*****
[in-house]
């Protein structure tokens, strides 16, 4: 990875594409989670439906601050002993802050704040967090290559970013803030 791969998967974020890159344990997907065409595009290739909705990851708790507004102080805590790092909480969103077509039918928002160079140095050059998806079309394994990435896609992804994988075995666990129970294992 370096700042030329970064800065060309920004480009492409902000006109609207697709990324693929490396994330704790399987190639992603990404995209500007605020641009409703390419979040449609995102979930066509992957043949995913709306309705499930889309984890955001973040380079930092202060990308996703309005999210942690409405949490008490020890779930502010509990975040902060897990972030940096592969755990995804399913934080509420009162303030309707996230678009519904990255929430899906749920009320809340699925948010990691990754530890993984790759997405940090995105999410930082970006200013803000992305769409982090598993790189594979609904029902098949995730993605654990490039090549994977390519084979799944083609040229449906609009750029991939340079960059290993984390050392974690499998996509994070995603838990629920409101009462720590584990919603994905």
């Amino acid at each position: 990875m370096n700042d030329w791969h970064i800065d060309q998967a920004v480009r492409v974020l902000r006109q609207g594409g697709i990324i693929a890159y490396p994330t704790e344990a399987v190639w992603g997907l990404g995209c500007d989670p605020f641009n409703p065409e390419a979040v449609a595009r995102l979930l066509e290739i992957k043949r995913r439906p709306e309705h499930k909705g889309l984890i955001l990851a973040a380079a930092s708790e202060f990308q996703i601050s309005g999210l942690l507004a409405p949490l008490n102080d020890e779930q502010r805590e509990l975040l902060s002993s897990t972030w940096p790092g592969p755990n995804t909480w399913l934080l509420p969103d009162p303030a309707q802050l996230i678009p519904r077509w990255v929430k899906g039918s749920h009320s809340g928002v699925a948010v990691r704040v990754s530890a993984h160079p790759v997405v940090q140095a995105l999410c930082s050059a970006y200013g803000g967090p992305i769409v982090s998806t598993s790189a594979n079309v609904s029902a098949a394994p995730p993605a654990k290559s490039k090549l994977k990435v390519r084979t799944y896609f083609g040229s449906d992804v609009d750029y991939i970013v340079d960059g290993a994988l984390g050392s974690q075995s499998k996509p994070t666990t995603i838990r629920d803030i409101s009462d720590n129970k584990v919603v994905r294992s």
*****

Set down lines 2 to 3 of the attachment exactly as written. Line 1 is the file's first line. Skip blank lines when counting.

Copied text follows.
């Protein structure tokens, strides 16, 4: 990875594409989670439906601050002993802050704040967090290559970013803030 791969998967974020890159344990997907065409595009290739909705990851708790507004102080805590790092909480969103077509039918928002160079140095050059998806079309394994990435896609992804994988075995666990129970294992 370096700042030329970064800065060309920004480009492409902000006109609207697709990324693929490396994330704790399987190639992603990404995209500007605020641009409703390419979040449609995102979930066509992957043949995913709306309705499930889309984890955001973040380079930092202060990308996703309005999210942690409405949490008490020890779930502010509990975040902060897990972030940096592969755990995804399913934080509420009162303030309707996230678009519904990255929430899906749920009320809340699925948010990691990754530890993984790759997405940090995105999410930082970006200013803000992305769409982090598993790189594979609904029902098949995730993605654990490039090549994977390519084979799944083609040229449906609009750029991939340079960059290993984390050392974690499998996509994070995603838990629920409101009462720590584990919603994905």
């Amino acid at each position: 990875m370096n700042d030329w791969h970064i800065d060309q998967a920004v480009r492409v974020l902000r006109q609207g594409g697709i990324i693929a890159y490396p994330t704790e344990a399987v190639w992603g997907l990404g995209c500007d989670p605020f641009n409703p065409e390419a979040v449609a595009r995102l979930l066509e290739i992957k043949r995913r439906p709306e309705h499930k909705g889309l984890i955001l990851a973040a380079a930092s708790e202060f990308q996703i601050s309005g999210l942690l507004a409405p949490l008490n102080d020890e779930q502010r805590e509990l975040l902060s002993s897990t972030w940096p790092g592969p755990n995804t909480w399913l934080l509420p969103d009162p303030a309707q802050l996230i678009p519904r077509w990255v929430k899906g039918s749920h009320s809340g928002v699925a948010v990691r704040v990754s530890a993984h160079p790759v997405v940090q140095a995105l999410c930082s050059a970006y200013g803000g967090p992305i769409v982090s998806t598993s790189a594979n079309v609904s029902a098949a394994p995730p993605a654990k290559s490039k090549l994977k990435v390519r084979t799944y896609f083609g040229s449906d992804v609009d750029y991939i970013v340079d960059g290993a994988l984390g050392s974690q075995s499998k996509p994070t666990t995603i838990r629920d803030i409101s009462d720590n129970k584990v919603v994905r294992s």